Lead Recyclers in China Idle 8% of Total Capacity on Costs, Antaike Says

Lead recyclers in China, the world’s largest, have idled about 8 percent of capacity because of high input costs, according to a state-owned researcher.

About 100,000 metric tons of the country’s 1.2 million tons in annual lead recycling capacity have been suspended, said Hu Yongda, analyst at Beijing Antaike Information Development Co. China is the world’s biggest consumer and producer of lead, which is used mainly in batteries.

Lead prices in London have shed 25 percent this year, becoming the second-worst base-metal performer, as Chinese imports tumbled 85 percent. China accounts for about one quarter of the world’s recycled lead, according to the International Lead and Zinc Study Group.

“Lead-acid battery prices are very high, even for used ones, so the raw material costs are high and many recyclers are losing money,” Hu said in a phone interview from Beijing. Secondary lead production, including metal from recycling, makes up just over half of global total production, the study group’s figures show.

Lead prices in Changjiang, Shanghai’s biggest cash market, have fallen 6.9 percent this year, after gaining 36 percent last year as China’s $586 billion stimulus spending boosted imports.

Still smelters are not planning to cut output as domestic prices remain above the cost of production, said Hu, who estimates the average cost of making lead in China is about 14,000 yuan a ton. Chinese cash prices have risen from a nine- month low to trade at about 14,950 yuan a ton yesterday.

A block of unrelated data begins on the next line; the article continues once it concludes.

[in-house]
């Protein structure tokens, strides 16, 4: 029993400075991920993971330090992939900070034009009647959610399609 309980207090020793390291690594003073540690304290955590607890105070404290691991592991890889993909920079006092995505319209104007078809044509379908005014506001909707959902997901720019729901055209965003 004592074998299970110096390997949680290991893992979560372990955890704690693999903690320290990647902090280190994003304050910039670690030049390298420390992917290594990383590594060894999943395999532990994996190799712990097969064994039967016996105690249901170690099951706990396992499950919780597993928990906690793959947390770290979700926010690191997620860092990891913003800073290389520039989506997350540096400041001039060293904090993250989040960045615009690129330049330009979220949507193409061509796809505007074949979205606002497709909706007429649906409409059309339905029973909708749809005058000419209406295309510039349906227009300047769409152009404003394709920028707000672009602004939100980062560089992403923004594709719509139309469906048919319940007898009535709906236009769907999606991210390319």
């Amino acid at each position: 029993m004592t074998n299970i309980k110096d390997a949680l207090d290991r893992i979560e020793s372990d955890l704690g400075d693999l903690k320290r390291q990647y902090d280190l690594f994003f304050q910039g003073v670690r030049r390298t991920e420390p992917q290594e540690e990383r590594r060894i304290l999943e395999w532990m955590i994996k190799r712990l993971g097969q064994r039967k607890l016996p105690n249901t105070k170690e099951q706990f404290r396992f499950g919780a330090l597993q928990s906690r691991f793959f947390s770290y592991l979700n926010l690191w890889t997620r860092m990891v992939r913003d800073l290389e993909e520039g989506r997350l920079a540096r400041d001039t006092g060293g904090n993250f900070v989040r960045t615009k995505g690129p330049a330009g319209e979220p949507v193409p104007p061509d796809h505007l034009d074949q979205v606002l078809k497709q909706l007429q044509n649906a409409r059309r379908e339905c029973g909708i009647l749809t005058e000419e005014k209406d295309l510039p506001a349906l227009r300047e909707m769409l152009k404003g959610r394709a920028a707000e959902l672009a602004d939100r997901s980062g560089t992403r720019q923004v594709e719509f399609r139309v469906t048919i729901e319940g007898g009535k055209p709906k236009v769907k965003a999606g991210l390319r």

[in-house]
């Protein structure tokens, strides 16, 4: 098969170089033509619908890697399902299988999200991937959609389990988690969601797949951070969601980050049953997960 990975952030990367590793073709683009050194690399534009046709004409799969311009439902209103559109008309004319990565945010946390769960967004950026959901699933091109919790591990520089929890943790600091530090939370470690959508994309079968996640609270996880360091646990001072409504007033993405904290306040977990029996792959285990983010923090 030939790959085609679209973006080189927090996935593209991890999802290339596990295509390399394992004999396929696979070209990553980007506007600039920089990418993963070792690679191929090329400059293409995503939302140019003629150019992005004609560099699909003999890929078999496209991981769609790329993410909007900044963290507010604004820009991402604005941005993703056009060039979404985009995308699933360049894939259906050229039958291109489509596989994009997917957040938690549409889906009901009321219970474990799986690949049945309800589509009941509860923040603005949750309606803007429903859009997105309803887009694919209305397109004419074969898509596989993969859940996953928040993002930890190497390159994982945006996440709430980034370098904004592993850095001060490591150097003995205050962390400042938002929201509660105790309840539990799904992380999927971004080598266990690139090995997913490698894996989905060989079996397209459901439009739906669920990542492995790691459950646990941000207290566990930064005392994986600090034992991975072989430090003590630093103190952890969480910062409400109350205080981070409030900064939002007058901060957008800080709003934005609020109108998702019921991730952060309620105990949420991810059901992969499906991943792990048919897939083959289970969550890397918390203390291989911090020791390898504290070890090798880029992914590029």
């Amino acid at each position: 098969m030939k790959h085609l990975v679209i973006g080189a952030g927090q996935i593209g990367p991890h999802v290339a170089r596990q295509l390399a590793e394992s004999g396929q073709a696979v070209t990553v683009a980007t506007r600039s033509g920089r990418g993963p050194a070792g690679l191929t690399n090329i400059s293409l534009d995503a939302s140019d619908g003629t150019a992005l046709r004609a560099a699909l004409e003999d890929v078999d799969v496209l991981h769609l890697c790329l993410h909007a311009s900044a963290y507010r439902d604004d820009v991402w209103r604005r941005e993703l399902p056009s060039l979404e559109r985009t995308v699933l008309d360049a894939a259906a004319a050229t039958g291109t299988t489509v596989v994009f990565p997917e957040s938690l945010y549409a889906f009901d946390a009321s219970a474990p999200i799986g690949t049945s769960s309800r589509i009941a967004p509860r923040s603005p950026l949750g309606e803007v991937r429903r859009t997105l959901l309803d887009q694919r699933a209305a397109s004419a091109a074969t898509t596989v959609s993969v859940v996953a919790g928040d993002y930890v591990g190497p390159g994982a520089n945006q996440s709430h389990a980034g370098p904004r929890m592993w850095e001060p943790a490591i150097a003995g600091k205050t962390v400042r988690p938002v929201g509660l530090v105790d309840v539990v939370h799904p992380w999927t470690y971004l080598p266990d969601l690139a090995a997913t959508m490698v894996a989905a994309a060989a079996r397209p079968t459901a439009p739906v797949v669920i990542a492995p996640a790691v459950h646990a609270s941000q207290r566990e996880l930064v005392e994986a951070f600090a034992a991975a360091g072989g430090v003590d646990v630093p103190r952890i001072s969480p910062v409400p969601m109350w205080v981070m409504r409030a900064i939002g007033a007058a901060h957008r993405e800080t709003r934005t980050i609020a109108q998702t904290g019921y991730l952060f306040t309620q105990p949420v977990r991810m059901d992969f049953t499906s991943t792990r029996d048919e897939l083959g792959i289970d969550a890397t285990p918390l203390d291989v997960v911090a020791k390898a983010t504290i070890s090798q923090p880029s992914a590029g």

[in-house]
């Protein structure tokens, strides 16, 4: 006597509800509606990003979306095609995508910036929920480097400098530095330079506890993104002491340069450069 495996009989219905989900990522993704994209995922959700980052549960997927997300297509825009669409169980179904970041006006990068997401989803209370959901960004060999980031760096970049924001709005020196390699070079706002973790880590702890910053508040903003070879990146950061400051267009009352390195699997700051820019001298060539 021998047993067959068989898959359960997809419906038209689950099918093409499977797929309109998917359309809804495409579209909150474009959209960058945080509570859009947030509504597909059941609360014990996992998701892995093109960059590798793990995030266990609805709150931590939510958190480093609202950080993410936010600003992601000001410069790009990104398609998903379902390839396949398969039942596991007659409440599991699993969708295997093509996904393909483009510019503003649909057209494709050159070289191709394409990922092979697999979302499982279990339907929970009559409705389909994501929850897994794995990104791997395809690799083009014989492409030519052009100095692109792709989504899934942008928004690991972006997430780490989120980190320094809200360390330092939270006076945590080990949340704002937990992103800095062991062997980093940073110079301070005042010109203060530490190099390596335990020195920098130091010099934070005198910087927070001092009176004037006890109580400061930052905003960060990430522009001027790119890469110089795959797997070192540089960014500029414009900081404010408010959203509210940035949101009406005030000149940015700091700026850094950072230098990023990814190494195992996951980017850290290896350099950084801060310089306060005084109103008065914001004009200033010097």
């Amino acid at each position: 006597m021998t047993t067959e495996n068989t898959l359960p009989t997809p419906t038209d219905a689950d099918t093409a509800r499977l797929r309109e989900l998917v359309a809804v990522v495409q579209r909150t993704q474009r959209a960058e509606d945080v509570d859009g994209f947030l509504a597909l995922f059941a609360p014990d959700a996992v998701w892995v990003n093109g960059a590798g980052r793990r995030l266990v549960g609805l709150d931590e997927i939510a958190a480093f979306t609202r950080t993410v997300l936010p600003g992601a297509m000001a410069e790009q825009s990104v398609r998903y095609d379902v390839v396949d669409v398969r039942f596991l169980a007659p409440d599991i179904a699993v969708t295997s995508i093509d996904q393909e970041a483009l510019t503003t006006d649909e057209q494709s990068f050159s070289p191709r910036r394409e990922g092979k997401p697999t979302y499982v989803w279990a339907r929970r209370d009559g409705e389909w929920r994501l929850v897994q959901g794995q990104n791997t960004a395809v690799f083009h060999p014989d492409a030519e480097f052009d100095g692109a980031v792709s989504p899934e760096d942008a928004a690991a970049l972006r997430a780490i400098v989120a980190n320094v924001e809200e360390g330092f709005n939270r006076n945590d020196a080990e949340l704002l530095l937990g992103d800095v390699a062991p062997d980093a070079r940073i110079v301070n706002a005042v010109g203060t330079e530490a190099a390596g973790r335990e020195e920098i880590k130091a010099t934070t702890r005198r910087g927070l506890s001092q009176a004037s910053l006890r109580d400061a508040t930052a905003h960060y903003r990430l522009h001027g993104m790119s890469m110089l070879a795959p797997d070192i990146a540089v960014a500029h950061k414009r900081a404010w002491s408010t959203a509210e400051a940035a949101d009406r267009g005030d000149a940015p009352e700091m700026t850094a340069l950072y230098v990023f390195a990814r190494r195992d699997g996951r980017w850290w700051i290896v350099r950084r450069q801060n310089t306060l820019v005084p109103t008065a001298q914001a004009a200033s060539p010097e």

Refined Lead

“Those using imported concentrate may have idled capacity in the form of maintenance shutdowns, however those with access to their own mines are quite far from reducing output, especially if prices continue to improve,” Hu said. “Some smelters in Henan may be considering output cuts but we haven’t heard of any so far.” Henan is the country’s biggest lead- producing region.

China may produce about 3.7 million tons of refined lead this year, up 4.2 percent from last year’s 3.55 million tons, according to Antaike estimates, slower than last year’s 18 percent increase.

This will help reduce the global surplus and support prices, said Pang Ying, an analyst at Shenzhen Rongtuo Trading Co. Global refined lead production will be 9.41 million tons this year, outpacing consumption of 9.3 million tons, according to the International Lead and Zinc Study Group. Lead production exceeded demand by 71,000 tons last year, the group said.

“The marginal producers may still be at risk of having to shut capacity,” said Pang.

Shares of Henan Yuguang Gold & Lead Co., China’s largest lead maker, have lost 26 percent this year as lead prices plunged on concern the European debt crisis may derail the global recovery and as China took measures to cool its economy. They traded unchanged at 15.61 yuan in Shanghai at 10:06 a.m. local time.

To contact the reporter on this story: Glenys Sim in Singapore at gsim4@bloomberg.net

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